Game of Thrones is back and so are the phishing scams which mainly include sites requesting personal information for marketing opportunities.
Game of Thrones is back and so are the phishing scams which mainly include sites requesting personal information for marketing opportunities.

‘GoT’ phishing scams to know

By Staff Reporter Time of article published Apr 24, 2019

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The long night has ended. Game of Thrones fans crept out of the darkness on Monday, tuning into the latest and final season of the popular series.

Winter is coming, and a lot has changed since the series aired in 2011 - not to mention the plethora of phishing scams aimed at the one billion GoT enthusiasts.

While there have been many such deceptions, from malware via pirate torrent sites to phishing scams, Check Point Research recently came across the latest in this line of malicious activities bent on taking advantage of unsuspecting fans. One site uses the official branding of the show and poses as a legitimate competition for fans to win a special gift pack of GoT merchandise.

“But there is no such prize. Rather the site collects as many email and cellphone details as possible that could be used in future spamming campaigns. Since Game of Thrones is available in over 150 countries, the site can rack up quite a database,” said Check Point.

The research company said while many may claim to be able to tell the difference between a real site and a fake site, the use of well recognised and trusted brands is the preferred method for encouraging users that the impersonated email or website is trustworthy.

“The websites we observed using the Game of Thrones brand could be split into two main categories - legitimate or fraudulent websites.

“While both categories use the popularity of the mediaeval fantasy series to lure users in, their motivation differs. The legitimate websites include fan pages, online games or small shopping sites, looking for potential customers.

“The fraudulent websites on the other hand exploit the popularity of the brand to display ads, acquire personal information or convince the user to install an unwanted programme.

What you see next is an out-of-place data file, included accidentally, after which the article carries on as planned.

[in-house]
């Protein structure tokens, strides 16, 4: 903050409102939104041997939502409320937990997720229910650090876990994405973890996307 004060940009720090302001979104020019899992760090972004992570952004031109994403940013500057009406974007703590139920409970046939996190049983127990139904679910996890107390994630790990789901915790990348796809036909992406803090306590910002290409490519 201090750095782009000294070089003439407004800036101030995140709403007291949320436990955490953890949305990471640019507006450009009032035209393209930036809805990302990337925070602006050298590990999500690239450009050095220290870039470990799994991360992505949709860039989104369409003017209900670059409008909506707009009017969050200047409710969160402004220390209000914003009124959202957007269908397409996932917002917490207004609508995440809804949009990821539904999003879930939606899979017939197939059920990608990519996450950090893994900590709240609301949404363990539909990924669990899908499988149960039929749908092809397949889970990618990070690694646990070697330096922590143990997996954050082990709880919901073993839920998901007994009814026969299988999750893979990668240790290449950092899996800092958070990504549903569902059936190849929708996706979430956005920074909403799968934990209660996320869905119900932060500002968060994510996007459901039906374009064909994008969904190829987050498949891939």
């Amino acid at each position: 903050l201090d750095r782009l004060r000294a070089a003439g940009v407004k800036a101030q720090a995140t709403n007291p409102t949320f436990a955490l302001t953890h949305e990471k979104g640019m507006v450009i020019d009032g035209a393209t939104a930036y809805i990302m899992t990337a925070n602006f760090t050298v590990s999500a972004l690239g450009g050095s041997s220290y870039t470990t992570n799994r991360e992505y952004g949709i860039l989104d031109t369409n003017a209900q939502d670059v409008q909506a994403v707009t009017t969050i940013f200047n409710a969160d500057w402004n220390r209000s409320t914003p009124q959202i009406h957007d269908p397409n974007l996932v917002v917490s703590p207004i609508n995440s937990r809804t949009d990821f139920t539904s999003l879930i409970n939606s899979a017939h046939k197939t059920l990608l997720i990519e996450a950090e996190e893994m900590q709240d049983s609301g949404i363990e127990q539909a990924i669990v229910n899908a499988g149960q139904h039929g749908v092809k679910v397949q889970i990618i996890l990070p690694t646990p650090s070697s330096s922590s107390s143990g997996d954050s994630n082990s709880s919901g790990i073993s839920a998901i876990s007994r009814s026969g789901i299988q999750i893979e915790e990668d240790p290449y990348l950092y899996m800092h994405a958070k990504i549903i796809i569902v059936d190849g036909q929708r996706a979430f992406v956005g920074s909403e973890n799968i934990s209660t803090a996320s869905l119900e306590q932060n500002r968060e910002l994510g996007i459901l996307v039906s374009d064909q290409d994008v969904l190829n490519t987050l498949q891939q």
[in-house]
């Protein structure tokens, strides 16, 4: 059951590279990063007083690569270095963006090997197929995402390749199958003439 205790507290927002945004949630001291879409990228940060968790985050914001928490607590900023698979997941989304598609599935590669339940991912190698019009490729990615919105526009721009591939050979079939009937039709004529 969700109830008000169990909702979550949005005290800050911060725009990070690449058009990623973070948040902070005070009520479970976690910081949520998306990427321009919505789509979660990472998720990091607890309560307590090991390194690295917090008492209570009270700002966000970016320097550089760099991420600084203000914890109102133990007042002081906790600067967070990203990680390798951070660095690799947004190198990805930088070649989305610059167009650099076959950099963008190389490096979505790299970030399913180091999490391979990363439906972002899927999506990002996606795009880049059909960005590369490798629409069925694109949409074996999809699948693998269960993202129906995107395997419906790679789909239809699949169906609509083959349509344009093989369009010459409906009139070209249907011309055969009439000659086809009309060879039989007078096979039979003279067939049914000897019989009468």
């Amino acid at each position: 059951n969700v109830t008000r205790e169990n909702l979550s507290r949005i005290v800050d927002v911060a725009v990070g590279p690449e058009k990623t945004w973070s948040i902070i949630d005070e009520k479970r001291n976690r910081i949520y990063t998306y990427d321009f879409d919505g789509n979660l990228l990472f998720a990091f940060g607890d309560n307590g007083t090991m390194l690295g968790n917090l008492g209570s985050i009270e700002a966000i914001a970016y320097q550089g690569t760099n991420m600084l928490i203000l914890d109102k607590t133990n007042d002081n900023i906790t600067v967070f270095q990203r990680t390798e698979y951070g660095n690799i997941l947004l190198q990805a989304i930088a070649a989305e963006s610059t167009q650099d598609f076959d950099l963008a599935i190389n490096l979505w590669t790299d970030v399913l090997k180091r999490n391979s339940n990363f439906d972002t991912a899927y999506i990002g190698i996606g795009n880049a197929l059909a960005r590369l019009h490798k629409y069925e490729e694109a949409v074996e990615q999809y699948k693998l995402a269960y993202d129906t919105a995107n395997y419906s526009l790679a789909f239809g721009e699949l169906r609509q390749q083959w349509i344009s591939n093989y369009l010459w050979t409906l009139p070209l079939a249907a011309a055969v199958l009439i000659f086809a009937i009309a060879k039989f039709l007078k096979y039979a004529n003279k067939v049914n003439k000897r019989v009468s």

“They mainly include sites requesting personal information for marketing opportunities, and fake streaming sites, requesting the user to download a browser add-on and provide personal information, while no streaming content is displayed at the end of the process.”

How to avoid being a phishing victim

Think before you click. Clicking on links of trusted sites should be totally fine. Links that appear in random emails and instant messages, however, isn’t going to end well. Hovering over links that you are unsure of before clicking on them will tell you if they lead to where you’re expecting.

Make sure a site’s URL begins with “https” and there is a closed lock icon near the address bar.

Check the site’s domain name is the site you are expecting to visit and trust. If it is not, then you could be about to become the next victim of a phishing scam.

Make sure you have an advanced threat prevention solution such as Check Point’s SandBlast Agent zero-phishing protection.

Germans have algorithm for Game of Throne deaths

Spoiler alert: Computer science students at the Technical University of Munich have developed an application that scours the internet for data on the popular Game of Thrones series, and uses an algorithm to predict which characters are most likely to survive to the end of its final season.

Project supervisor Guy Yachdav said yesterday that survival rates were predicted using longevity analysis similar to scientific studies used to examine the effects of medical treatments. He said that although the analysis “relies on data taken from the world of fantasy, the exact same artificial intelligence techniques are used in the real world”.

The results?

Daenerys Targaryen has the highest chance of survival, at 99%, and Bronn is the most likely to die next. Only time will tell, but the series is notoriously unpredictable. AP

The Saturday Star

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